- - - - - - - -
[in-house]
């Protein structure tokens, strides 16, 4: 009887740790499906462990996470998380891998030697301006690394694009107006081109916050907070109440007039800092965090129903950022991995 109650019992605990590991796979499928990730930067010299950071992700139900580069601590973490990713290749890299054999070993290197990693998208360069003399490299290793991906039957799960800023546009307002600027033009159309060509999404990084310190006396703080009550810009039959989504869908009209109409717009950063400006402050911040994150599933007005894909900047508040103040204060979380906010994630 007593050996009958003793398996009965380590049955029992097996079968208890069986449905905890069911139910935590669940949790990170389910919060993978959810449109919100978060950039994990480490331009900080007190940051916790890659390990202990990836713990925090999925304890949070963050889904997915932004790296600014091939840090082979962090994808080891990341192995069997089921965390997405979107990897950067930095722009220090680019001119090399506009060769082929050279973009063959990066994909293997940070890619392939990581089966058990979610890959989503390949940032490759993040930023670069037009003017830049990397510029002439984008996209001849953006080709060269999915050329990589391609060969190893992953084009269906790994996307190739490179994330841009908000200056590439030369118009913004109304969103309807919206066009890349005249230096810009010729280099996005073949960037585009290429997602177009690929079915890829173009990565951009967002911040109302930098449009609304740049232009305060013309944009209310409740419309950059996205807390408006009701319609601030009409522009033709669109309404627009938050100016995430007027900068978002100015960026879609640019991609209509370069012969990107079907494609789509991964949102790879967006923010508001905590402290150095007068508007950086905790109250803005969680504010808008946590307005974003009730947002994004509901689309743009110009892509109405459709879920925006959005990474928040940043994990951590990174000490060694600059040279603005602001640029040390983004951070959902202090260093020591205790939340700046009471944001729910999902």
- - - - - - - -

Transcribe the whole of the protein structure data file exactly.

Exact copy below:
[in-house]
């Protein structure tokens, strides 16, 4: 009887740790499906462990996470998380891998030697301006690394694009107006081109916050907070109440007039800092965090129903950022991995 109650019992605990590991796979499928990730930067010299950071992700139900580069601590973490990713290749890299054999070993290197990693998208360069003399490299290793991906039957799960800023546009307002600027033009159309060509999404990084310190006396703080009550810009039959989504869908009209109409717009950063400006402050911040994150599933007005894909900047508040103040204060979380906010994630 007593050996009958003793398996009965380590049955029992097996079968208890069986449905905890069911139910935590669940949790990170389910919060993978959810449109919100978060950039994990480490331009900080007190940051916790890659390990202990990836713990925090999925304890949070963050889904997915932004790296600014091939840090082979962090994808080891990341192995069997089921965390997405979107990897950067930095722009220090680019001119090399506009060769082929050279973009063959990066994909293997940070890619392939990581089966058990979610890959989503390949940032490759993040930023670069037009003017830049990397510029002439984008996209001849953006080709060269999915050329990589391609060969190893992953084009269906790994996307190739490179994330841009908000200056590439030369118009913004109304969103309807919206066009890349005249230096810009010729280099996005073949960037585009290429997602177009690929079915890829173009990565951009967002911040109302930098449009609304740049232009305060013309944009209310409740419309950059996205807390408006009701319609601030009409522009033709669109309404627009938050100016995430007027900068978002100015960026879609640019991609209509370069012969990107079907494609789509991964949102790879967006923010508001905590402290150095007068508007950086905790109250803005969680504010808008946590307005974003009730947002994004509901689309743009110009892509109405459709879920925006959005990474928040940043994990951590990174000490060694600059040279603005602001640029040390983004951070959902202090260093020591205790939340700046009471944001729910999902």